Tips for Crossing Borders by Land

border crossing in China

By Greg Rodgers

Even experienced travelers sometimes feel a little apprehensive as they approach land border crossings.

Machine guns, bureaucracy, long queues, and grumpy border officials don’t exact make it all that appealing.  Its easy to see why even people that have nothing to hide get nervous as they dig for their passports.

Crossing borders is just a part of budget travel; consider it just a rite-of-passage for getting to explore an exciting, new country!

Although not always fun, most border crossings go smoothly and you will be welcomed into the next country with the thump of your passport getting inked yet once again

Here are some simple tips for getting into your next country with the least amount of hassle:

  • Smile.

Although border officials are notoriously some of the grumpiest individuals to put on a uniform, be courteous and remember that you are their guest – nothing says that they have to let you in.

  • Dress nicer than usual.

Many countries scrutinize backpackers more based on their appearance.  There is no need to give the officials a reason to ask for proof of an onward ticket (which is rarely ever enforced) or proof of adequate funds.

  • Be prepared.

If a passport photo or two are required for the visa, have them ready rather than holding up the queue while you dig through your bag.  Also try to have the exact amount of cash ready if there is a fee for the visa. Many countries such as Vietnam, Cambodia, and Indonesia will let you pay in one or more currencies; choose the currency with the most favorable exchange for yourself.

  • Turn your passport to the most relative stamp.

When you hand the official your passport, have your paperwork act as a bookmark for your last entry or exit stamp so that they do not have to violently flip through your passport looking for it.

  • Get a Job

Well, a fake one anyway. Officials want to admit tourists who are on holiday, not unemployed backpackers traveling on a budget. Young travelers can simply default to ‘student’ as their occupation. Otherwise, choose a job for yourself that won’t raise eyebrows — no one is going to check! Shy away from jobs such as teacher, bartender, musician, carpenter, divemaster, or anything that may make them think you want to find illegal work on a tourist visa.

Even though you may be proud of your blog, it’s also best to not claim ‘travel writer’ or ‘photojournalist’ in some countries because they may question why you did not go for the journalist visa rather than the tourist visa.

  • Follow instructions carefully.

Fill out your paperwork as neatly as possible and be sure not to miss any fields on the back of the form.  Use the correct color of ink and block letters, which means all caps in each square on the form.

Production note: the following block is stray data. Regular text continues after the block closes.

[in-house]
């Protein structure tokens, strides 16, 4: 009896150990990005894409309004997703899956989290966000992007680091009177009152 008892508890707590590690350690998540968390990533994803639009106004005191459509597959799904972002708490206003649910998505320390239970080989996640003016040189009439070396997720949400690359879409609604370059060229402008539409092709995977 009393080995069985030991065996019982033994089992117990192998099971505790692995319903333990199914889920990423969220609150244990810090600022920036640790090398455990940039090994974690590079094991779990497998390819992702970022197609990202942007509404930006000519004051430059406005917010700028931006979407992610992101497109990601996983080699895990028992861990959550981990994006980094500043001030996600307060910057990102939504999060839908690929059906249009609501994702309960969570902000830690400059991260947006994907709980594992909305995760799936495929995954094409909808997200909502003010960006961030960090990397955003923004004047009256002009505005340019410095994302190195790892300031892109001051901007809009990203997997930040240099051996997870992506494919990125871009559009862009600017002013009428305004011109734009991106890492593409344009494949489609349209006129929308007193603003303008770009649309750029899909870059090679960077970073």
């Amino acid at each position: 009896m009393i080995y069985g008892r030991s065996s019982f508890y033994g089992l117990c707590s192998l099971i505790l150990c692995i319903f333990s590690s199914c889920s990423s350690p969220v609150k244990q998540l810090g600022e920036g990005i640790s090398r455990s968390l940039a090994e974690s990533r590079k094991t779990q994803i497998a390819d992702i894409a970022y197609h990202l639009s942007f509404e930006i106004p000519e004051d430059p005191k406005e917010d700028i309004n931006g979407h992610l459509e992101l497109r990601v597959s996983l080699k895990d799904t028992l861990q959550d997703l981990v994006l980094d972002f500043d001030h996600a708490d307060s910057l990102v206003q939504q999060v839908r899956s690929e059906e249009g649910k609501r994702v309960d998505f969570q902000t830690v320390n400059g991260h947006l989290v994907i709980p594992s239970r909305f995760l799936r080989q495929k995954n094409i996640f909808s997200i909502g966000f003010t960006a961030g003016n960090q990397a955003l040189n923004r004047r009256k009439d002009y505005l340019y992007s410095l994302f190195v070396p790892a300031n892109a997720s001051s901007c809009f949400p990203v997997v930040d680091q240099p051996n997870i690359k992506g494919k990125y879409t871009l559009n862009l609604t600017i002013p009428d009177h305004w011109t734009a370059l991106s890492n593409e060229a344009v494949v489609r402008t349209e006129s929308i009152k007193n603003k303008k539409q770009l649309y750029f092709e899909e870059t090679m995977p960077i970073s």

• Play dumb.

Sometimes border agents will ask you routine questions about your visit or the “nature of your business” in the new country.  Don’t claim to be unemployed (although most travelers are) simply state that you are a student or on holiday; be as innocuous, confident, and low profile as possible.  Don’t mention visiting any places that are controversial or have current political conflicts. (i.e., Tibet, Papua, etc)

  • Know the entry regulations.

In Singapore you can be heavily fined — and treated as a criminal — just for having an undeclared pack of cigarettes in your pocket or rucksack.

  • Don’t have a reason to be nervous.

No need to say it, but carrying any type of drugs or a weapon (even pepper spray or a fixed blade knife) could get you into a very bad situation.  Have prescription medication in the original bottles, preferably with the official prescription.  Unless your name is Howard Marks, chances are that you WILL get caught.

  • Get away from the border as quickly as possible.

Good things rarely happen at borders!  Borders tend to accumulate the largest collection of scammers, pick-pockets, low lifes, thieves, and hustlers. All are there hoping to prey on how green you are.

Wait to change your money and be very careful when negotiating transport from the border.  It is no secret at this point that you are new to this country and everyone will want a chance to take advantage.

Don’t accidentally lose the exit paperwork that you are given, keep it inside your passport until it is needed to be stamped out at departure.  If you lose the form, doing so may present an opportunity for an official to “fine” you (ask for a bribe) or may tangle you up in useless additional bureaucracy.

When crossing borders by land, simply keep your cool, smile, get stamped in, then get the heck out of there and enjoy the new country!

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